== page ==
This article was written by the Great British Mag content team on 23 June 2021.
While you’re studying in the UK, it would be a huge oversight not to take the opportunity to travel around and see as much of it as you can. But it’s not just the scenery that’s worth heading out to witness – there are some pretty unique hostels that are well worth a trip to experience, too – from ancient castles to guesthouses teetering on the edge of vast lakes.
Hostels are great options for students who want to visit new regions on a budget. Shared dorm rooms – which are mostly mixed but often have female-only options too – are not only cost-effective but also promise great opportunities for meeting fellow travellers. Generally, the more beds in a room, the less you’ll pay. Hostels usually provide kitchen facilities as well, so you can make your own meals and keep expenses down that way, too.
If you’re not keen on sharing a room with lots of people you don’t know, that’s cool – plenty of hostels have private rooms for singles and couples, although they’re more expensive.
Here are some of our favourite unique hostels across the UK, guaranteed to give you a trip to remember.
Yep, this is a legit castle – and it’s 800 years old, too. Sleep in its former prison – which comes complete with 500-year-old graffiti – if you dare. Still showing off plenty of Medieval features like huge fireplaces and rustic wooden beams, this ancient building was the hunting lodge of King John.
There are nine bedrooms ranging from a private double to a 12-person dorm and plenty of communal spaces for socialising, – two lounges (The Old Kitchen and The Chapel), a dining room where tapestries hang on the walls, a courtyard and pretty walled garden.
If you fancy immersing yourself in a bit of British history while you’re here, head to the on-site archery range or enjoy one of the Shakespeare plays are performed in the grounds in the summer.
This former court and jail house – parts of which date back to the 17th century – sits in Edinburgh’s charming Old Town, which has bags of historical British character. Inside the hostel, old-school charm mixes with 21st-century comfort – the building’s restored features contrasting with the sleek, up-to-date interior design and the contemporary ‘pod’ dorms.
Taking inspiration from the famous capsule hotels of Japan, this hotel has created cosy pods for sleeping in to bring extra comfort and privacy to its shared dorms, complete with curtains and LED mood lights.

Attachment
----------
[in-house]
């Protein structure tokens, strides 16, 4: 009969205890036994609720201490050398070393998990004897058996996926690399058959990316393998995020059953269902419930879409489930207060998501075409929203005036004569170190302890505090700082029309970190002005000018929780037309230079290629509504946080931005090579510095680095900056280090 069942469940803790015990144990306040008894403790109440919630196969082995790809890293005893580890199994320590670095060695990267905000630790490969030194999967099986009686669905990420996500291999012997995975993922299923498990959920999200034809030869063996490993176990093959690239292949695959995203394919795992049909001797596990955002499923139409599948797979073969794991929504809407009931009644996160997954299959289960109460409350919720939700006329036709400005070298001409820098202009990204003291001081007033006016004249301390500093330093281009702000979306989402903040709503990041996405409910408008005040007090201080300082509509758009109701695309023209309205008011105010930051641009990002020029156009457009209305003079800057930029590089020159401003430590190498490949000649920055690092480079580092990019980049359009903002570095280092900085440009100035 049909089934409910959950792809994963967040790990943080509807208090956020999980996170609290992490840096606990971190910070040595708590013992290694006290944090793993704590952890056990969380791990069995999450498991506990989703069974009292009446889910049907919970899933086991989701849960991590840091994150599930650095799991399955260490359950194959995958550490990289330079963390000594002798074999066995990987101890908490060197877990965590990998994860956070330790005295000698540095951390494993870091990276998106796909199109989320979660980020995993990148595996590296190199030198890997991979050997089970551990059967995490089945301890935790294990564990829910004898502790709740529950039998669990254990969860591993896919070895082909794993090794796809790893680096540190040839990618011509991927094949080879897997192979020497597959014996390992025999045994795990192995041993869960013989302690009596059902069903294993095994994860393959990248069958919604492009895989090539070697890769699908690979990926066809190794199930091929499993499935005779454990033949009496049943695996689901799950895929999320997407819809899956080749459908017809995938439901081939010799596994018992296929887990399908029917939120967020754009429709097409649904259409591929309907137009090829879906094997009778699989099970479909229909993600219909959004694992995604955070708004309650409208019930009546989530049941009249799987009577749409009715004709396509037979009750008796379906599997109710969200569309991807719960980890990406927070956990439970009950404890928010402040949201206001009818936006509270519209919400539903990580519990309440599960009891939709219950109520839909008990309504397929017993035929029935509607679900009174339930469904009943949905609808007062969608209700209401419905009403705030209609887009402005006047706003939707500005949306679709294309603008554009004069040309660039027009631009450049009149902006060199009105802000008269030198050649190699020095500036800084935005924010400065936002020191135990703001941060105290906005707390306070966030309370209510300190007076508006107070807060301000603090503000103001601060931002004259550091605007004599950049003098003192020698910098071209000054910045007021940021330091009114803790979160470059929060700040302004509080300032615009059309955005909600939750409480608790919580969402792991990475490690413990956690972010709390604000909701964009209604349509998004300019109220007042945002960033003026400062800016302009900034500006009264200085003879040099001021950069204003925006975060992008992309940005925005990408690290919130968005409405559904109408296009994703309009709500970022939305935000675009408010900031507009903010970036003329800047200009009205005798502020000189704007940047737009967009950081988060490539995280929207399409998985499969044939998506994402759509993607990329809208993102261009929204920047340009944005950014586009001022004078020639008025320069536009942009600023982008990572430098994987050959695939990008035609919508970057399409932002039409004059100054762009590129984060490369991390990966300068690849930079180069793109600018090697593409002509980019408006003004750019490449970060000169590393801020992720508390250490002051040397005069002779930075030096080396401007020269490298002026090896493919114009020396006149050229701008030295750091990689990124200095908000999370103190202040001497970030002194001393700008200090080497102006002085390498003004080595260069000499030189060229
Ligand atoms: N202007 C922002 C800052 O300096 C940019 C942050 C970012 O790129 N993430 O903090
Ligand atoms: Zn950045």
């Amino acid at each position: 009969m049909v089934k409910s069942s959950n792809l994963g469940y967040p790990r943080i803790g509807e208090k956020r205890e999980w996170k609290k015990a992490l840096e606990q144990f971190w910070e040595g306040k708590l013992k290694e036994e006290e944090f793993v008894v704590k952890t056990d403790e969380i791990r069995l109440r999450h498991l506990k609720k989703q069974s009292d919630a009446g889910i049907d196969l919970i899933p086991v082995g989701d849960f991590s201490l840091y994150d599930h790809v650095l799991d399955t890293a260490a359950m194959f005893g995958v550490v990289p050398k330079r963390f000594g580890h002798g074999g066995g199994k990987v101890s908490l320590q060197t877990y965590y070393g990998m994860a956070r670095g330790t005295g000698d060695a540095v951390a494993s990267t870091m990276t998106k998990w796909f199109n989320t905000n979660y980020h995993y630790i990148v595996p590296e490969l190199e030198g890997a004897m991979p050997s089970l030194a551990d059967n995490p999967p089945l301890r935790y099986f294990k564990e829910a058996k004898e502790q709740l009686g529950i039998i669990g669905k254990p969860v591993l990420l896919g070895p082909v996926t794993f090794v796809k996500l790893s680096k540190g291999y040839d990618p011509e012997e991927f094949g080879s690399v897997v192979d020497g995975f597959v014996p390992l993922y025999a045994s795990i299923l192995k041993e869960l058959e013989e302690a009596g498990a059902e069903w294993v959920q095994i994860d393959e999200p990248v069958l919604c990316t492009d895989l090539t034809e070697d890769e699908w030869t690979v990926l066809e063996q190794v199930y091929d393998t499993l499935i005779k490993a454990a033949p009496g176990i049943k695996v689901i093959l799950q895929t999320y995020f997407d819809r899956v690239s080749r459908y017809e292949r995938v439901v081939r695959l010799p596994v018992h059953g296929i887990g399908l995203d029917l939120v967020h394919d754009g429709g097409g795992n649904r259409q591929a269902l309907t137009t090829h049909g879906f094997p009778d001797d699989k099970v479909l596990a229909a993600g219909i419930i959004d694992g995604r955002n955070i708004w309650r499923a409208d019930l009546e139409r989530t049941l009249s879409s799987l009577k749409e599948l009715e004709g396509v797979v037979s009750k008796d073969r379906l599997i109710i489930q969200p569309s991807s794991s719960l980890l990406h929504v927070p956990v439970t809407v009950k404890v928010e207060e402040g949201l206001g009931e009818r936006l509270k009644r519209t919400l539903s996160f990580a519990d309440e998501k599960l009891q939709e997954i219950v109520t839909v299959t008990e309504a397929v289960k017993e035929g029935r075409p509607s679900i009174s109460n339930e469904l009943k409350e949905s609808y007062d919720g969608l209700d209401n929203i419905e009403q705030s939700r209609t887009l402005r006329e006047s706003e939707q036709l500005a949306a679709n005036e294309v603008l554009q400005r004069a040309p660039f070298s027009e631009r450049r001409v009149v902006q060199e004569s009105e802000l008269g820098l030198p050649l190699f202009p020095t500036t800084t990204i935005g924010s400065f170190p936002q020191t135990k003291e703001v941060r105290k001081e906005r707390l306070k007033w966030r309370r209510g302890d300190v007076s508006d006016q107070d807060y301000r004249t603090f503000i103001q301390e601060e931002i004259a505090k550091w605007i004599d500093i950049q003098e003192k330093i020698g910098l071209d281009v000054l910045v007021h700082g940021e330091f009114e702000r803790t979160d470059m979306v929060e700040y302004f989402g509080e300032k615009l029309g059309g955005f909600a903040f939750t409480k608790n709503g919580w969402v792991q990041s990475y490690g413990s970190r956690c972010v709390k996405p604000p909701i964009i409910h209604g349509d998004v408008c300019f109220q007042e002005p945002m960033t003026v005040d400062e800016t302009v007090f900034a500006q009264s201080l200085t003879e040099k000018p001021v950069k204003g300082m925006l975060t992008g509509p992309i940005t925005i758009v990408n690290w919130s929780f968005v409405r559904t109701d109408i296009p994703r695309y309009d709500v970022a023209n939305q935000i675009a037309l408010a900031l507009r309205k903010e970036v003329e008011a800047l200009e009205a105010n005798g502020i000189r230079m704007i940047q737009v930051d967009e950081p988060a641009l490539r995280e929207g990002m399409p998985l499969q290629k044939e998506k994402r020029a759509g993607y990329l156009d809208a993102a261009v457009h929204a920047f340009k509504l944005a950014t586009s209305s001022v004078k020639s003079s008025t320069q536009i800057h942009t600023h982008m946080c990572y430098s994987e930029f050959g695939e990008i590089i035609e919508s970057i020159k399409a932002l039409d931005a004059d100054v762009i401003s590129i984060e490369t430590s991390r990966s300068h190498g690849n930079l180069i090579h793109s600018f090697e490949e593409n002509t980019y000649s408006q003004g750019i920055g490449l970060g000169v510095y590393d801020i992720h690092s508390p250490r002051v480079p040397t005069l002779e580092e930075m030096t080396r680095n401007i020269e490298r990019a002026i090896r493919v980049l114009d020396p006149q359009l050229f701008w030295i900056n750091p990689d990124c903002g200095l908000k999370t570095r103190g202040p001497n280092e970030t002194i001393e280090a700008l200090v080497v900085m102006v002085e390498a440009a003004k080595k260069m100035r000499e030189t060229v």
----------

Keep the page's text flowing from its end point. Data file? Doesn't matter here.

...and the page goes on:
Pods start at around £15 a night too, making this hostel a really affordable base from which to explore the Scottish capital.
If you’re after a stay in an edgy neighbourhood of a bustling city, then this place is a great shout. Manchester’s Northern Quarter is packed with cool bars, boutique vintage shops and record stores – and Selina fits right in with the stylish, urbane aesthetic.
This hostel brand has sites all over the world (including others in the UK in Brighton, Birmingham, Liverpool and London) and they’re all characterised by their modern, homely and up-market-feeling interior design.
Contemporary and colourful, the design of the hostel is really well put together, with an airy shared kitchen and plenty of communal space for lounging around. If you’re not keen on cooking for yourself, there’s a restaurant on-site as well as a bar.
Search around for the best hostels in the capital and you’ll stumble across this gem time and again. With sites across Europe, the Wombat brand sees 300,000 travellers rest their heads in its bespoke, contemporary rooms each year.
This is a really social hostel housed in a characterful old London building right near the very heart of the city. It’s great for those travelling alone – strike up a conversation with fellow visitors in the chilled-out lounge area or head down to the bar in the cellar and drink pints of ale beneath the low, vaulted brick ceilings.
This place has been crowned Best Hostel in London by the HOSCAR awards for several years in a row, so you don’t need to take our word for it when we say it’s one of the capital’s coolest places to rest your weary head after a long day of sightseeing.
It’s the location that really makes this hostel such a gem. Perched right on the banks of the world-famous Loch Ness in Scotland, the hostel has views that you just can’t beat. There’s a terrace overlooking the water and even a private beach area for guests who fancy taking a dip in the fabled Loch Ness Monster’s hangout. This is a great spot if you want to really get back to nature and go off-grid – there’s not much around except for those dramatic views and plenty of fresh air.
You can choose from private family rooms and shared dorms, that have between four and eight beds each and prices start at around £20 per person, per night.